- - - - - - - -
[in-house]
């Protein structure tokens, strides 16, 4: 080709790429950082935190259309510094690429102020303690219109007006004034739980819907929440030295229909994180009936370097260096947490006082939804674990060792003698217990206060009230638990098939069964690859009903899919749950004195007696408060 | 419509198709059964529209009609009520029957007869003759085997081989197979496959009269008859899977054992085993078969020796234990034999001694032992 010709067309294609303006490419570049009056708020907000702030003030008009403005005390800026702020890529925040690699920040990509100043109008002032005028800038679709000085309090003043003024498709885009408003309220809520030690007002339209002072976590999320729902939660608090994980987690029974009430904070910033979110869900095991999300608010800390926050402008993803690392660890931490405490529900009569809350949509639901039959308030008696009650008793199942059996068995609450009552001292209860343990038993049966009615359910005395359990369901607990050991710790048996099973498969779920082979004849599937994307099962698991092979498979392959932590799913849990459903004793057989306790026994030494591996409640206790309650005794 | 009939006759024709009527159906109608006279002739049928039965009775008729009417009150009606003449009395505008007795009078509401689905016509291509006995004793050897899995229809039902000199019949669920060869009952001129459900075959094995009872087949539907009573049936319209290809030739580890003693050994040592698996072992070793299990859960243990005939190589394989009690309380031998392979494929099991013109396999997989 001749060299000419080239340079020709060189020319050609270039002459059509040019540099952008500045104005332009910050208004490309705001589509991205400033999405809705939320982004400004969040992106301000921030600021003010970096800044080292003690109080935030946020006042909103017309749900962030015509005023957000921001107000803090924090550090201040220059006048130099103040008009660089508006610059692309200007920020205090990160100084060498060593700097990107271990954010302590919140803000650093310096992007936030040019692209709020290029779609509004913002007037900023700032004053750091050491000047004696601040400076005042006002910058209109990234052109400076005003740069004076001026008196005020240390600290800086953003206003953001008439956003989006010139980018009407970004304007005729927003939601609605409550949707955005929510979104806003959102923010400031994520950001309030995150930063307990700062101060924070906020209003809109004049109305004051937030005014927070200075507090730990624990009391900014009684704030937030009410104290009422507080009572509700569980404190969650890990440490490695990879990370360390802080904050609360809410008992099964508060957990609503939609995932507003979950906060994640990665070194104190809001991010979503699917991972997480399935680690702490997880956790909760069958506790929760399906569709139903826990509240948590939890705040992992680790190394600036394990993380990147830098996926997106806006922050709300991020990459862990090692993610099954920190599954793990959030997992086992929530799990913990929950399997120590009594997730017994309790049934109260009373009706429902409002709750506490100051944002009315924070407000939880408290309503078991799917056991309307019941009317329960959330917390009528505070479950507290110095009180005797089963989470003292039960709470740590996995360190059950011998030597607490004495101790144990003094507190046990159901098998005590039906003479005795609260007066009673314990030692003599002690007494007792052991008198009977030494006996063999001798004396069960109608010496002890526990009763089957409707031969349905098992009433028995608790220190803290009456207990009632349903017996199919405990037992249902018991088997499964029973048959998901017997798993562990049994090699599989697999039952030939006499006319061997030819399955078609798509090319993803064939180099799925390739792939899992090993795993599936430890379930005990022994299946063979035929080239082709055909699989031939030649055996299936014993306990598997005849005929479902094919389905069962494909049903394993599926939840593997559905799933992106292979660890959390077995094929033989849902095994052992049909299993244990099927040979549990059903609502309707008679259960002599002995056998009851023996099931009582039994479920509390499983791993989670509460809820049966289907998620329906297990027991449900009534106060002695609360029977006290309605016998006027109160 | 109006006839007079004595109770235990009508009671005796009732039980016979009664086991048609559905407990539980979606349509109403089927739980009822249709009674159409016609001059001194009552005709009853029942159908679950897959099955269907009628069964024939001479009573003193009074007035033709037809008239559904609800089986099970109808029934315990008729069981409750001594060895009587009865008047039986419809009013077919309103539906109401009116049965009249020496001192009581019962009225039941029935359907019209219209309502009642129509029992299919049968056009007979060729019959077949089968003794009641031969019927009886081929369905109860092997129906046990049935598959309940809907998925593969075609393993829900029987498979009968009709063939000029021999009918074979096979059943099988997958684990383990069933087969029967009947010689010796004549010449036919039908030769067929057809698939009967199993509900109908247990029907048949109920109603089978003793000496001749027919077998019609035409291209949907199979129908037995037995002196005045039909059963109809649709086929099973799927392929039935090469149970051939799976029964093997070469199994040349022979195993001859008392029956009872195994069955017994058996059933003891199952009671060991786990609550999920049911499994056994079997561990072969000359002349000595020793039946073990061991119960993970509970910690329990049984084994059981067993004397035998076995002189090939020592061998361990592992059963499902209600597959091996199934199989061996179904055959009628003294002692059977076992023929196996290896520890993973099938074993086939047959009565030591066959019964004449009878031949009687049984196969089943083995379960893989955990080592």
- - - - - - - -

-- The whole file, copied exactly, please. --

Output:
[in-house]
């Protein structure tokens, strides 16, 4: 080709790429950082935190259309510094690429102020303690219109007006004034739980819907929440030295229909994180009936370097260096947490006082939804674990060792003698217990206060009230638990098939069964690859009903899919749950004195007696408060 | 419509198709059964529209009609009520029957007869003759085997081989197979496959009269008859899977054992085993078969020796234990034999001694032992 010709067309294609303006490419570049009056708020907000702030003030008009403005005390800026702020890529925040690699920040990509100043109008002032005028800038679709000085309090003043003024498709885009408003309220809520030690007002339209002072976590999320729902939660608090994980987690029974009430904070910033979110869900095991999300608010800390926050402008993803690392660890931490405490529900009569809350949509639901039959308030008696009650008793199942059996068995609450009552001292209860343990038993049966009615359910005395359990369901607990050991710790048996099973498969779920082979004849599937994307099962698991092979498979392959932590799913849990459903004793057989306790026994030494591996409640206790309650005794 | 009939006759024709009527159906109608006279002739049928039965009775008729009417009150009606003449009395505008007795009078509401689905016509291509006995004793050897899995229809039902000199019949669920060869009952001129459900075959094995009872087949539907009573049936319209290809030739580890003693050994040592698996072992070793299990859960243990005939190589394989009690309380031998392979494929099991013109396999997989 001749060299000419080239340079020709060189020319050609270039002459059509040019540099952008500045104005332009910050208004490309705001589509991205400033999405809705939320982004400004969040992106301000921030600021003010970096800044080292003690109080935030946020006042909103017309749900962030015509005023957000921001107000803090924090550090201040220059006048130099103040008009660089508006610059692309200007920020205090990160100084060498060593700097990107271990954010302590919140803000650093310096992007936030040019692209709020290029779609509004913002007037900023700032004053750091050491000047004696601040400076005042006002910058209109990234052109400076005003740069004076001026008196005020240390600290800086953003206003953001008439956003989006010139980018009407970004304007005729927003939601609605409550949707955005929510979104806003959102923010400031994520950001309030995150930063307990700062101060924070906020209003809109004049109305004051937030005014927070200075507090730990624990009391900014009684704030937030009410104290009422507080009572509700569980404190969650890990440490490695990879990370360390802080904050609360809410008992099964508060957990609503939609995932507003979950906060994640990665070194104190809001991010979503699917991972997480399935680690702490997880956790909760069958506790929760399906569709139903826990509240948590939890705040992992680790190394600036394990993380990147830098996926997106806006922050709300991020990459862990090692993610099954920190599954793990959030997992086992929530799990913990929950399997120590009594997730017994309790049934109260009373009706429902409002709750506490100051944002009315924070407000939880408290309503078991799917056991309307019941009317329960959330917390009528505070479950507290110095009180005797089963989470003292039960709470740590996995360190059950011998030597607490004495101790144990003094507190046990159901098998005590039906003479005795609260007066009673314990030692003599002690007494007792052991008198009977030494006996063999001798004396069960109608010496002890526990009763089957409707031969349905098992009433028995608790220190803290009456207990009632349903017996199919405990037992249902018991088997499964029973048959998901017997798993562990049994090699599989697999039952030939006499006319061997030819399955078609798509090319993803064939180099799925390739792939899992090993795993599936430890379930005990022994299946063979035929080239082709055909699989031939030649055996299936014993306990598997005849005929479902094919389905069962494909049903394993599926939840593997559905799933992106292979660890959390077995094929033989849902095994052992049909299993244990099927040979549990059903609502309707008679259960002599002995056998009851023996099931009582039994479920509390499983791993989670509460809820049966289907998620329906297990027991449900009534106060002695609360029977006290309605016998006027109160 | 109006006839007079004595109770235990009508009671005796009732039980016979009664086991048609559905407990539980979606349509109403089927739980009822249709009674159409016609001059001194009552005709009853029942159908679950897959099955269907009628069964024939001479009573003193009074007035033709037809008239559904609800089986099970109808029934315990008729069981409750001594060895009587009865008047039986419809009013077919309103539906109401009116049965009249020496001192009581019962009225039941029935359907019209219209309502009642129509029992299919049968056009007979060729019959077949089968003794009641031969019927009886081929369905109860092997129906046990049935598959309940809907998925593969075609393993829900029987498979009968009709063939000029021999009918074979096979059943099988997958684990383990069933087969029967009947010689010796004549010449036919039908030769067929057809698939009967199993509900109908247990029907048949109920109603089978003793000496001749027919077998019609035409291209949907199979129908037995037995002196005045039909059963109809649709086929099973799927392929039935090469149970051939799976029964093997070469199994040349022979195993001859008392029956009872195994069955017994058996059933003891199952009671060991786990609550999920049911499994056994079997561990072969000359002349000595020793039946073990061991119960993970509970910690329990049984084994059981067993004397035998076995002189090939020592061998361990592992059963499902209600597959091996199934199989061996179904055959009628003294002692059977076992023929196996290896520890993973099938074993086939047959009565030591066959019964004449009878031949009687049984196969089943083995379960893989955990080592």